Gotta go see ‘Sonic the Hedgehog’
Dynamic characters balance out structural flaws for a fun, fast-paced film
Sonic the Hedgehog
Directed by Jeff Fowler
Screenplay by Pat Casey, Josh Miller
Starring Ben Schwartz, Jim Carrey, James Marsden
Rated PG, Playing Feb. 14
After fleeing his home planet to protect his powers from exploitation, Sonic (Ben Schwartz), an anthropomorphic blue hedgehog who runs faster than sound, finds himself alone on Earth. Lying low in the small town of Green Hills to avoid detection, Sonic finds himself lonely and restless, spending his days watching from a distance but never interacting with the humans of the town. It isn’t until Sonic accidentally sets off a power outage spanning the entire Pacific Northwest that his routine begins to change. Pursued by the unhinged scientific genius Dr. Robotnik (Jim Carrey), Sonic reveals himself to and seeks help from Tom Wachowski (James Marsden), a police officer hoping to transfer to the San Francisco Police Department.
Although the film’s initial trailer, released April 2019, faced criticism for its unsettling design of Sonic — delaying the film’s release from November 2019 to February 2020 as production redesigned the character — the time taken to alter the design proved worthwhile. The computer-generated Sonic fits almost seamlessly in his more realistic environment and expresses his feelings of enthusiasm, frustration, and anger through convincing and life-like facial quirks. Sonic’s quality of movement, especially his speed, is consistently dynamic and charming to watch, and the audience is treated with several engaging action sequences that showcase Sonic’s power in various ways. I liked that each action scene was distinct and gave viewers an opportunity to see different facets of Sonic’s abilities and how they interact with their surroundings and opposing forces.
Sonic is not only well drawn but also well written. In every scene that he appears, Sonic draws attention with his high energy level and compelling character arc. Introduced as an outsider who is only able to pretend to be friends with other living things, Sonic immediately gains the sympathy of the audience. Though some might find his ceaseless excitement and inability to keep quiet irritating, Sonic’s flaws and the mistakes he makes can be explained by his experiences with isolation, which have made him overeager to have friends and to enjoy the world while he can. These flaws serve to make Sonic a more accessible character and allow viewers to see beyond his otherworldly blue fur and super-speed.
Similarly, the primary antagonist, Dr. Robotnik, constantly catches the audience’s eye but in a very different way. Jim Carrey’s rendition of Robotnik is neurotic and perfectly overdone. The evil lengths that Robotnik goes to in order to get what he wants and his thoughtless treatment of those around him inspire instant dislike, yet every appearance of Robotnik keeps viewers entertained, unable to predict what strange thing he might choose to say or immoderate action he will choose to take. His intense lack of conscience combined with his dramatic mannerisms inflate his villainous presence and make him a worthy counterpart to the naive and earnest Sonic.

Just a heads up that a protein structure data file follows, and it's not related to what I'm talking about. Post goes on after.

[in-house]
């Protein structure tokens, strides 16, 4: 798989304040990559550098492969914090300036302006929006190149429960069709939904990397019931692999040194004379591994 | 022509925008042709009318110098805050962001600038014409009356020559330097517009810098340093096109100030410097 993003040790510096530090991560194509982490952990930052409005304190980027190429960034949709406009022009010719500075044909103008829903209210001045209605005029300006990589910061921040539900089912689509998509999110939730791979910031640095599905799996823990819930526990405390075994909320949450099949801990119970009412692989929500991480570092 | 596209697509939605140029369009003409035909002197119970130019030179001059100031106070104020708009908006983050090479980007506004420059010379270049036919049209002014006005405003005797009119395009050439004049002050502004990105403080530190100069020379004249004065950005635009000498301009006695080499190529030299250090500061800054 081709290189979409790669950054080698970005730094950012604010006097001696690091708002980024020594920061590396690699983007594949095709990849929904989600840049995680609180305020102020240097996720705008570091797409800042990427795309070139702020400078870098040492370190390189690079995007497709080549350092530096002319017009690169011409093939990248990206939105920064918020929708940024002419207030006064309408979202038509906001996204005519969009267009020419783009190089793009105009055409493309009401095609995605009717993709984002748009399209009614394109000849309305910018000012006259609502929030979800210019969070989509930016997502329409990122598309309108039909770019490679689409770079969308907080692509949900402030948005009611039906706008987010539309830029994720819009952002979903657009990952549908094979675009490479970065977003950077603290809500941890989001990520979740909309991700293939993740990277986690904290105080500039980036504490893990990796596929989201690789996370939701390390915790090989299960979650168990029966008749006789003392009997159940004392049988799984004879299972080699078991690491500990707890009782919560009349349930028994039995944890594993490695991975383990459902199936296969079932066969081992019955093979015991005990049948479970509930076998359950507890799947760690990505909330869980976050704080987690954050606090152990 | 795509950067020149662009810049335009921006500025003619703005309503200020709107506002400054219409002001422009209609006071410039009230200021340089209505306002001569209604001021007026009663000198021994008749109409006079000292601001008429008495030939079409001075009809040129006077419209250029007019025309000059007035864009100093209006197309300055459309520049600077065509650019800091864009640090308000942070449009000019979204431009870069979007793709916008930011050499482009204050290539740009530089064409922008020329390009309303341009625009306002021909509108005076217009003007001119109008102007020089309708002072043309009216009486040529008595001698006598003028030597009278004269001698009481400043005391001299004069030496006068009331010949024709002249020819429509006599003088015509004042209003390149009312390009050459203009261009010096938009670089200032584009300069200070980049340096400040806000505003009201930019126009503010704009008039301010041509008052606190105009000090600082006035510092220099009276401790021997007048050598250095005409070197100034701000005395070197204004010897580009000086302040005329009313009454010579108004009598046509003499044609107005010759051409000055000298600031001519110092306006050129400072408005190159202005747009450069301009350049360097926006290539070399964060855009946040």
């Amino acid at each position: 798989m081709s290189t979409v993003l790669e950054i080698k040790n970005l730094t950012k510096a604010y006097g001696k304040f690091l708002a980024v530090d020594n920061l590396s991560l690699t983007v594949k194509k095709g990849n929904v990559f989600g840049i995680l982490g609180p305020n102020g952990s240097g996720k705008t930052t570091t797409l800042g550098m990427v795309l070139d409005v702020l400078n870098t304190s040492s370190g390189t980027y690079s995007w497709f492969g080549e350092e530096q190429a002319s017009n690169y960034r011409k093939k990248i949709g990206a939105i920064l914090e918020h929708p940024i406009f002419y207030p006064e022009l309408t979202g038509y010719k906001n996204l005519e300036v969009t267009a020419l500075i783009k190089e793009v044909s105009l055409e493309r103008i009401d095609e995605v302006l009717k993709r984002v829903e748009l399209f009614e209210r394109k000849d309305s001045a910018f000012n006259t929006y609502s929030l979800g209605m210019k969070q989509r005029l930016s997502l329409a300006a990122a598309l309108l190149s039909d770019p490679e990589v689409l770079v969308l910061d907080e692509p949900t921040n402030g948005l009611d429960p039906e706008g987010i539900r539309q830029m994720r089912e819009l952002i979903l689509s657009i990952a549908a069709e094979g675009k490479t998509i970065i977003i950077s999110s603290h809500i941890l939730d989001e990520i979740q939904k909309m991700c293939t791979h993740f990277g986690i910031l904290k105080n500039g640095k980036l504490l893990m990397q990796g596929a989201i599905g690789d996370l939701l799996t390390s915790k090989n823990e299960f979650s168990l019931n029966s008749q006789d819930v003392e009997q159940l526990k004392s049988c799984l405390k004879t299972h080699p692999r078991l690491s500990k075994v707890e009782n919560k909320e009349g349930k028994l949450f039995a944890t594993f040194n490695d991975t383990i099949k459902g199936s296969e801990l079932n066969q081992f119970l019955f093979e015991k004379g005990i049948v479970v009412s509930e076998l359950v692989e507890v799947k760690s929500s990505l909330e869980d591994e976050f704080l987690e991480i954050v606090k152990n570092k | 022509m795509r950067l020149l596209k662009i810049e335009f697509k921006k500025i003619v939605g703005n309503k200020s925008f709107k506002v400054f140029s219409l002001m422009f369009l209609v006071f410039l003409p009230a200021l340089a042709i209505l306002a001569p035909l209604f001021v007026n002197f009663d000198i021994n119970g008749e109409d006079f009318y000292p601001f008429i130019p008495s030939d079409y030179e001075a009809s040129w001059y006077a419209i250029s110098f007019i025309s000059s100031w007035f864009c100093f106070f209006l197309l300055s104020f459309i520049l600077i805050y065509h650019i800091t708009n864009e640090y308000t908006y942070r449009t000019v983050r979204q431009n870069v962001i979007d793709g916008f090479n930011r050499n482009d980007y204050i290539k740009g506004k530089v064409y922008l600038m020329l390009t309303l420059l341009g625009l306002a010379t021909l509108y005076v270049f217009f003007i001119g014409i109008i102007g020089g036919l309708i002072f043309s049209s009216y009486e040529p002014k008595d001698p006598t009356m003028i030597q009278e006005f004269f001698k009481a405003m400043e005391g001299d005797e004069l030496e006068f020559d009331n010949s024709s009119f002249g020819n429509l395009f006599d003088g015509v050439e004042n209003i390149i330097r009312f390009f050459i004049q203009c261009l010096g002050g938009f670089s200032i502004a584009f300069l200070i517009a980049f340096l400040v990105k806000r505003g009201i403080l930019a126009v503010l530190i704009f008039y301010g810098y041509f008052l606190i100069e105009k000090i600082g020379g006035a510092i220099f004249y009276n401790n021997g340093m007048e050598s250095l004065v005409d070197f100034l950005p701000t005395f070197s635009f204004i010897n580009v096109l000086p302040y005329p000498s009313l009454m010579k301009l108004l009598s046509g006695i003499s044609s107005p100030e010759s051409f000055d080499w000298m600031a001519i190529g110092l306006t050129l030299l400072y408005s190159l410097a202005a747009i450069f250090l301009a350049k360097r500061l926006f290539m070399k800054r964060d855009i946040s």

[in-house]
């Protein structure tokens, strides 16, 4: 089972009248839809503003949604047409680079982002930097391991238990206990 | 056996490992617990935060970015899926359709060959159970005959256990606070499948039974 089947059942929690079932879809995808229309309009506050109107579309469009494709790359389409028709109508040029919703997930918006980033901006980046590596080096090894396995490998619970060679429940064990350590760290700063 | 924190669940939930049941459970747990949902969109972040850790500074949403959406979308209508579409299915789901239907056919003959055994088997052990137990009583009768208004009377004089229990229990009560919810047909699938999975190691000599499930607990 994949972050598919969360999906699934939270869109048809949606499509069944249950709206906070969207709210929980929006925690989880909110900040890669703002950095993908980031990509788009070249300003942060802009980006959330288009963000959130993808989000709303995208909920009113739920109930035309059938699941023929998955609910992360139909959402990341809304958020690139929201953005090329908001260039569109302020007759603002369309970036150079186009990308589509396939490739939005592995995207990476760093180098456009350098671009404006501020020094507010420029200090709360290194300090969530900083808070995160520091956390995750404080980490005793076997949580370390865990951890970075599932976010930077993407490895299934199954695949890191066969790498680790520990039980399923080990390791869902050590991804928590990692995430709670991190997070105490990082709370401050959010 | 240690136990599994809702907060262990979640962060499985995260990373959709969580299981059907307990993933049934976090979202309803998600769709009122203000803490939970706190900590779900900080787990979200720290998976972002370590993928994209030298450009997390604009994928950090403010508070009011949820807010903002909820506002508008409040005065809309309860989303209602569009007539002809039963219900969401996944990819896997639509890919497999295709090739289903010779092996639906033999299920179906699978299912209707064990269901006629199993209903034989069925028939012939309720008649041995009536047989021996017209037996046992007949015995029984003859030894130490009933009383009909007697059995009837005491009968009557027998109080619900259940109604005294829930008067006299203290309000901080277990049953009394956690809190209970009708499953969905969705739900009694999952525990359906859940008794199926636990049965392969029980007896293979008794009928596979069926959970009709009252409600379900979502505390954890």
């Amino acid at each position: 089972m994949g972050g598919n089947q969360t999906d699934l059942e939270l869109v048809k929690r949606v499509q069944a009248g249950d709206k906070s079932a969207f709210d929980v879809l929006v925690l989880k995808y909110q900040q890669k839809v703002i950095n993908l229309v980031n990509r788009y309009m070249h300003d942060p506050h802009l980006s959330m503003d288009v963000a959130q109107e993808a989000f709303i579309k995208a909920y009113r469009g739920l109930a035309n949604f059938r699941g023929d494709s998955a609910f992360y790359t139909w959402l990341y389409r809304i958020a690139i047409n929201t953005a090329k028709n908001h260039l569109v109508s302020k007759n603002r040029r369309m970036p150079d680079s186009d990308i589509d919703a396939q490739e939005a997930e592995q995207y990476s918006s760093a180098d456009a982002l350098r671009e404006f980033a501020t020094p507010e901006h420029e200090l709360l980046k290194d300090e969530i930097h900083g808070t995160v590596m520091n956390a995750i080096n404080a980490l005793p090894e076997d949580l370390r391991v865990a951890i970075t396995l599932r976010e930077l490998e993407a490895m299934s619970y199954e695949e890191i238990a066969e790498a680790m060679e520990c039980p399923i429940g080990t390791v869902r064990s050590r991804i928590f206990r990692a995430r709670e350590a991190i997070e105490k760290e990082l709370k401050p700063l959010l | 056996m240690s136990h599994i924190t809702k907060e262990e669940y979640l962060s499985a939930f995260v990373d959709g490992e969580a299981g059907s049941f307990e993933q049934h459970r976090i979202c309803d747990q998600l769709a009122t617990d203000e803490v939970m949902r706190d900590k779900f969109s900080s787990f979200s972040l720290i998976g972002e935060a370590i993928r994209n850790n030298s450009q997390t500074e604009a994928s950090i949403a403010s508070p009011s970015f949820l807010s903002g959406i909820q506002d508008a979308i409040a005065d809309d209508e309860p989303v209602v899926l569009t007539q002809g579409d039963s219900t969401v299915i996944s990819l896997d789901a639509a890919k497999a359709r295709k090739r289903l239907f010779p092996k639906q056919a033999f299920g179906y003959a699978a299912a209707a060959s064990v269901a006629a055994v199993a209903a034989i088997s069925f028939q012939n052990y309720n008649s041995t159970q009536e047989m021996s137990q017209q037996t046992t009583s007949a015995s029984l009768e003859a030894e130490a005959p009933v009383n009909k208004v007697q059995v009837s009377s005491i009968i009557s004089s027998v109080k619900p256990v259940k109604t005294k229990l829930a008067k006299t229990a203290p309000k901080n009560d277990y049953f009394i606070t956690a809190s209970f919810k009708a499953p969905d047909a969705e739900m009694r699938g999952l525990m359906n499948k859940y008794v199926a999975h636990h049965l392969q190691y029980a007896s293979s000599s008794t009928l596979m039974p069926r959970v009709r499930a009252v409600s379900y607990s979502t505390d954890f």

Unfortunately, the film disappoints when it comes to characters other than its protagonist and antagonist. Sonic’s partner Tom and most other humans are flat and one-dimensional, used as devices for Sonic’s development rather than as characters that can stand on their own. Moreover, the writing in most scenes involving these secondary human characters, aside from the occasional dad joke, is bland and not quite the right tone for movie characters. While some scripts earn criticism for cringey and unrealistic writing, this film was on the opposite end of the spectrum, with some conversations being so mundane and unmemorable that I questioned their value to the film.
In addition to underdeveloped characters, the film falters due to an underdeveloped plot. As I watched the film, I felt that I could label its components as if filling in a junior high story graph, identifying the beginning exposition and rising action with a couple climaxes somewhere in the middle and ending with a conclusive resolution. While I didn’t expect much more from a family movie centered on a video game character, I was underwhelmed by the unidirectional path of the movie. It rarely deviated from its predictable and by-the-book central plotline, which was already just the simple clash of good running from evil.
However, what this movie lacks in plot, it makes up for with humor and heart. There were countless times when I found myself amused by a silly joke or endeared by Sonic’s hyperactive behavior. The movie upheld an overall easygoing and lighthearted tone with just the right amount of one-liners and comical interjections. I also appreciated the filmmaker’s efforts to sprinkle in the occasional reference to the Sonic games and thought these references were appropriately subtle yet rewarding. Furthermore, the overarching theme of the film is one of friendship, and as we watch Sonic go from a solitary hedgehog in hiding to a hero who, with his friends at his side, is not afraid to be seen, we experience a sweet, short, and satisfying journey. Whether you’re a long-time fan of the Sonic franchise or someone who’s looking for a fast and fun movie, Sonic the Hedgehog will fulfill your expectations of nostalgia and entertainment.